Bloc Party boys back for Fu­ture Mu­sic Fes­ti­val

The Gold Coast Bulletin - Play Magazine - - CONTENTS -

LOC Party’s Kele Ok­ereke says ri­ot­ing on the streets of Lon­don ahead of the 2012 Olympics played less of a role than fans might think in the re­cent sin­gle Ket­tling.

The Lon­doner was liv­ing in New York City when he no­ticed the word had slipped back into mod­ern lingo.

‘‘The word ket­tling was coined in the 1990s to ex­plain a method used by po­lice to con­tain pro­test­ers, how they would stop trou­ble by iso­lat­ing peo­ple, sur­round­ing them to stop them in their tracks,’’ Ok­ereke says.

‘‘It’s a term I was hear­ing a lot of again in 2011, with so much civil un­rest go­ing on through­out the world, and it stuck with me.

‘‘At that stage I was liv­ing in the US and there it was all about the Oc­cupy Wall Street Move­ment.

‘‘There wasn’t a day when there wasn’t a story in the pa­pers.

‘‘Peo­ple were protest­ing and putting their bod­ies on the line, for what they be­lieved in.

‘‘And I thought there was some­thing quite ro­man­tic about all that. It wasn’t so much about try­ing to es­pouse some­one’s par­tic­u­lar po­lit­i­cal mes­sage so much as recre­at­ing the fire that ex­ists in hu­man be­ings who de­cide they want to af­fect change.

‘‘There is some­thing really beau­ti­ful, some­thing ro­man­tic about peo­ple who be­lieve in some­thing so pas­sion­ately they put them­selves on the line.

‘‘Well, that was the idea any­way. I sup­pose what I’m try­ing to say, is ideas them­selves, are mu­ta­ble.

‘‘In ev­ery gen­er­a­tion, you will find peo­ple protest­ing about some idea or other. Now it is one thing. One hun­dred years ago it was some­thing dif­fer­ent. In 100 years time it will be some­thing else.

‘‘But the thing all th­ese peo­ple across the ages have in com­mon for a moment is the be­lief that their voices will be heard. I thought there was some­thing quite beau­ti­ful about all that.’’

Ket­tling was the sec­ond sin­gle for the al­bum Four, re­leased by Bloc Party in Au­gust. It has been hailed as a re­turn to ba­sics for the band hailed for its high­oc­tane gui­tar work with first crit­i­cally ac­claimed long­player Silent Alarm.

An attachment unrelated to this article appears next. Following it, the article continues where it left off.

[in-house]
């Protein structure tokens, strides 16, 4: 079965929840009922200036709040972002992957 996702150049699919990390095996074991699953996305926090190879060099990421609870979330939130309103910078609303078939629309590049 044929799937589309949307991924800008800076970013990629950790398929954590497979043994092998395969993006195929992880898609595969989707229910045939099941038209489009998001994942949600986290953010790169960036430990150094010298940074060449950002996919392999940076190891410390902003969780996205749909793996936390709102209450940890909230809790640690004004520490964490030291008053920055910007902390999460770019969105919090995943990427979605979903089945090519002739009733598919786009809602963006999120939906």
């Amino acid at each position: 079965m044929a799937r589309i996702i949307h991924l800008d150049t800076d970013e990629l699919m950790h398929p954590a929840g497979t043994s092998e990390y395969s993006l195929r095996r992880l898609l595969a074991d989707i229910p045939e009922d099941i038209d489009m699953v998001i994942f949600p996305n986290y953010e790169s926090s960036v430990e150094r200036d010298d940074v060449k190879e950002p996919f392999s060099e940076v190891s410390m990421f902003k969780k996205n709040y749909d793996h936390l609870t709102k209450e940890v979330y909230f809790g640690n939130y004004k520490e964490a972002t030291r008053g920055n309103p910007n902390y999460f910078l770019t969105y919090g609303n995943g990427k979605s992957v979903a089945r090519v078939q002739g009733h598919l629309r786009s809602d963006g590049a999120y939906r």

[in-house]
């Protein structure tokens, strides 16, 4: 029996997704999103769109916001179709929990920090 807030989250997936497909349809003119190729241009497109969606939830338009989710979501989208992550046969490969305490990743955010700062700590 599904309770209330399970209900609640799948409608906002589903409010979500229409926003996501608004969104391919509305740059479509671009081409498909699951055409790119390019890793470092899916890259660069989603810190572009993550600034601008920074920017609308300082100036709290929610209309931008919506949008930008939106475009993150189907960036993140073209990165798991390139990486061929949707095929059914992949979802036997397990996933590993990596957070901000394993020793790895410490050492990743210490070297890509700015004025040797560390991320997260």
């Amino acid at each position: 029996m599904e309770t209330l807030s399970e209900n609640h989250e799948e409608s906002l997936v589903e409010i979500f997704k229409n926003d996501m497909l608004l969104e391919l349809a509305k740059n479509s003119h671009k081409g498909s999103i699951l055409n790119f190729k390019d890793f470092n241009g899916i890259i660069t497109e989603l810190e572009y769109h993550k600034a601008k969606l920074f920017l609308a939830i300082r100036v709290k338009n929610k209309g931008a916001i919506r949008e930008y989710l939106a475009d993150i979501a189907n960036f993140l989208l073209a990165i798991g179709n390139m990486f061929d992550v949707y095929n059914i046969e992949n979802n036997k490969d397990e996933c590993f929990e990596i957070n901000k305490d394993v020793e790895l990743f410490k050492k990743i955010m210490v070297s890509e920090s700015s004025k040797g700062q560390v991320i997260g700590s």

Bloc Party land in Aus­tralia to play as part of Fu­ture Mu­sic Fest in Bris­bane, Perth, Mel­bourne, Syd­ney and Ade­laide and a se­ries of side shows at venues that in­clude The Riverstage, Bris­bane.

Ok­ereke looks for­ward to putting to­gether a mix that will draw from all four al­bums as well as new songs.

‘‘We’ve been on tour for months now so I sup­pose we’re at the point where we’re kind of get­ting rest­less,’’ says Ok­ereke who calls ahead of shows in Ja­pan. ‘‘On the up­side, we started writ­ing new ma­te­rial which we hope to have ready to show­case for you there.

‘‘There’s a song called Mon­treal, an­other called Ra­chet and a third called Chil­dren of the Fu­ture which I’m es­pe­cially ex­cited about,’’ he says.

Aus­tralia loves Bloc Party and the band loves Aus­tralia. The band has made reg­u­lar vis­its in­clud­ing one for Splen­dour in the Grass last year.

‘‘It’s one of my favourite places in the world to play live,’’ says Ok­ereke of Aus­tralia. ‘‘The first time we came, be­fore we’d even re­leased the first Bloc Party record, I was amazed at the re­ac­tion that we got.

‘‘I mean here we were, no­bod­ies from all the way around the other side of the world and the crowd went crazy.

‘‘We’ve had plenty of vis­its to Aus­tralia since, many of them mem­o­rable, but noth­ing that stands out quite like the first.’’

Bloc Party play Fu­ture Mu­sic Fes­ti­val, at Doomben Race­course on Satur­day and The Riverstage, Bris­bane, on Tues­day. Kele also plays a DJ set at Fu­ture’s Jack Daniel’s Bar­rel House.

Back again: Bloc Party

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